In a recent paper, published in the journal JCI Insight, researchers from the University of Maryland School of Medicine (UMSOM) have revealed the molecular mechanism behind abdominal aortic aneurysms – the “silent killer” responsible for the death of Albert Einstein. Their hope is that this will lead to the discovery of risk genes in predisposed patients.
Abdominal aortic aneurysms (AAAs) are a bulge in the main artery that runs from the heart to the stomach. They are often caused by plaque build-up in the arteries, but sometimes by infection or even injury. If they are not spotted early, these aneurysms can burst – 5000 people die every year in the US because of ruptured AAAs. Preventative surgery can help combat the condition, but there is currently no way of screening to predict who might need to undergo this procedure. There are also no known genetic risk factors.
The main contributing factors towards the development of the condition are having high cholesterol or blood pressure, age, sex (being born a man), or being a smoker. “Certain genetic mutations may make someone more likely to have their repair process end up going haywire causing the portion of the artery to swell like a balloon and instead of healing a section of damaged artery,”said study co-author Jackie Zhang, Surgery Resident at UMSOM.
Looking at LRP1
In a healthy blood vessel, smooth muscle cells help to maintain vascular integrity by abundantly expressing the low-density lipoprotein receptor–related protein 1 (LRP1). This protein is a receptor that recognises a wide range of ligands – from lipoproteins to protease-inhibitor complexes.
The team were already aware that LRP1 was involved in a similar linked condition that occurs in the chest – thoracic aortic aneurysms. Based on this knowledge, they decided to create LRP1 knockout mice – these mice did not produce the LRP1 protein in their smooth muscle cells (the cells lining blood vessels). They then used CT scans to study the blood vessels and found that they were enlarged compared to the vessels in “normal” mice (Figure1).
The next step was to find out what exactly was causing this abnormal enlargement. The team decided to use a global quantitative proteomic analysis of normal and diseased tissues, revealing 2,465 total proteins, of which 809 were significantly altered in the LRP1 negative mice. They found that the enlarged vessels had higher levels of certain proteins involved in the hormonal angiotensin-renin system – the system that regulates blood pressure and blood vessel growth and development.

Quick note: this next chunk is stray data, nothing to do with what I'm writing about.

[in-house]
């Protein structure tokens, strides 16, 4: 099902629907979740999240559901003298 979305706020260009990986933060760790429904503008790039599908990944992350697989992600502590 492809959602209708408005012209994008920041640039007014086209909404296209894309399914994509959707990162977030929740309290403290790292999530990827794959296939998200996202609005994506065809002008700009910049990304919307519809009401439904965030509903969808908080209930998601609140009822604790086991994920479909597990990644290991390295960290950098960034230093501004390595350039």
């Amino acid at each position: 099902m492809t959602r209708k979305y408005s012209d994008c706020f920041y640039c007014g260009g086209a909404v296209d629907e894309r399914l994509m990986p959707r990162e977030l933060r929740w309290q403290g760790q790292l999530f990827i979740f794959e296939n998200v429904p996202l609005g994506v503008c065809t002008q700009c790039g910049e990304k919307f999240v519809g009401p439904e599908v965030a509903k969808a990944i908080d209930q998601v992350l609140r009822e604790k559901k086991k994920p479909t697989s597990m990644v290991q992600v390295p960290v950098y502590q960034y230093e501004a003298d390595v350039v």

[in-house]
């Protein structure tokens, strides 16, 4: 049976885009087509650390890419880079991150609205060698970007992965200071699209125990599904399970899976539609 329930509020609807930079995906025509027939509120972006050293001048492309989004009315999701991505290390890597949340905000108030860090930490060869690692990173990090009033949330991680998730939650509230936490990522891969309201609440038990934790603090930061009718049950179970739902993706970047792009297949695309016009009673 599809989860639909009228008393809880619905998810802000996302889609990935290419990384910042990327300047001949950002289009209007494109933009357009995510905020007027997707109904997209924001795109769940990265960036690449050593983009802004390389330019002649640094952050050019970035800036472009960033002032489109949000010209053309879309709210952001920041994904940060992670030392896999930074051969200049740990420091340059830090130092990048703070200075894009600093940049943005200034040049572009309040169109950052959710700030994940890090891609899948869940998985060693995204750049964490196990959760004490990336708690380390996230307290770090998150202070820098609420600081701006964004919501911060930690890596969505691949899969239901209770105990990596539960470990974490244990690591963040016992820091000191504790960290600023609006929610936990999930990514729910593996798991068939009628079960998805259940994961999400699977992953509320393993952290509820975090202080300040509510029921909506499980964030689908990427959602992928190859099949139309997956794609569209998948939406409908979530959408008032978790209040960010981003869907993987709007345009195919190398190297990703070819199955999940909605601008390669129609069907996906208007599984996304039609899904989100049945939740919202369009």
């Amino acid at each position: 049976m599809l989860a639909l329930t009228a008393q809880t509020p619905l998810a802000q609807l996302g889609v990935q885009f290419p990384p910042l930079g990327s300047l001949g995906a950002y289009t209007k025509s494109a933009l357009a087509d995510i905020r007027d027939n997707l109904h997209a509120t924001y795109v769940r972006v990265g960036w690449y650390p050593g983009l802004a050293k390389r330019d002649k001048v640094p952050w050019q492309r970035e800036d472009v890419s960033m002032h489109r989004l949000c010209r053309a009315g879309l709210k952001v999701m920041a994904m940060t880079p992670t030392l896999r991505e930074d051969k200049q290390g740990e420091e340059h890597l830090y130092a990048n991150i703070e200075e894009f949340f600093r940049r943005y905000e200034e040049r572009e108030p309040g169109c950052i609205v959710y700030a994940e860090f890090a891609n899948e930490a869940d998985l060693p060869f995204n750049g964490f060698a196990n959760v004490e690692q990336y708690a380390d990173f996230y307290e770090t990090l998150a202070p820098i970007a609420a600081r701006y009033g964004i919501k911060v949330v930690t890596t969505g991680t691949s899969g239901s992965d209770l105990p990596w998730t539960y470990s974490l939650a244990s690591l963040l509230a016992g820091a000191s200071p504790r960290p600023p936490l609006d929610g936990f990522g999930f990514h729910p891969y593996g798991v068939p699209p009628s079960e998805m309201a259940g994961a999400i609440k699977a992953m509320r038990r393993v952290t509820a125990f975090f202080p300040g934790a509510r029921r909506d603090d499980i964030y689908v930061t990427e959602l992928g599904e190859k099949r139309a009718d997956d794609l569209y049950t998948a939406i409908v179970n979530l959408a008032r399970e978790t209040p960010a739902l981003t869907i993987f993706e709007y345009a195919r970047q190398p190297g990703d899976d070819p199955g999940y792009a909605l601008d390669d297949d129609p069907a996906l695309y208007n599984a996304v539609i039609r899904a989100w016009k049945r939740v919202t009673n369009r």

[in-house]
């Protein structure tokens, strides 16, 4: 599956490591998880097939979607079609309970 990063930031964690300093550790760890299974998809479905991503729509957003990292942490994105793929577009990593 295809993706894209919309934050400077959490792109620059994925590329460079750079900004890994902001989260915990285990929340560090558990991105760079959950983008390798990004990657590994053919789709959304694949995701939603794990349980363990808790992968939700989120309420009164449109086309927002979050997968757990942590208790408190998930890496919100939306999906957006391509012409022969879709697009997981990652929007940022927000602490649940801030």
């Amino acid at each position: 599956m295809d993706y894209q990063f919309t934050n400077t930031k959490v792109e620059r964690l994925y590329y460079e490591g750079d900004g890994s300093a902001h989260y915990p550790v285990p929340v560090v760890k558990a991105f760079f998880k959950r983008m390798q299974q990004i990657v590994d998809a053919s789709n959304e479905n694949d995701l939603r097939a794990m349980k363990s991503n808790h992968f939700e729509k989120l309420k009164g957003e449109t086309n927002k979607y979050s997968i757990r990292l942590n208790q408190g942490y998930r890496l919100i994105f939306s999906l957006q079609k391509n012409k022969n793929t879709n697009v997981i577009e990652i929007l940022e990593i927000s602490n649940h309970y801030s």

Translation to humans
Now they had their potential mechanism, it was time to test their theory. They showed that when they blocked an angiotensin receptor in the genetically engineered LRP1 negative mice using the drug losartan, it prevented the abdominal arteries from enlarging. Not only that, but they were also able to show that an alternative mechanism could similarly be used to prevent enlarged arteries – removing the precursor hormone to angiotensin in the liver.
“Our next step is to conduct human genetic studies on these newly identified mice components to see if we can find a genetic correlation in abdominal aneurysm patients. My gut feeling says that we will identify previously unknown genetic mutations associated with an increased risk of this condition,” said study leader Dudley Strickland, PhD, Professor of Surgery and Physiology, Director of the Center for Vascular & Inflammatory Diseases at UMSOM. “From there, we could screen people to identify those with an increased risk of developing abdominal aneurysms, have their physicians monitor them, and intervene when necessary to save lives.”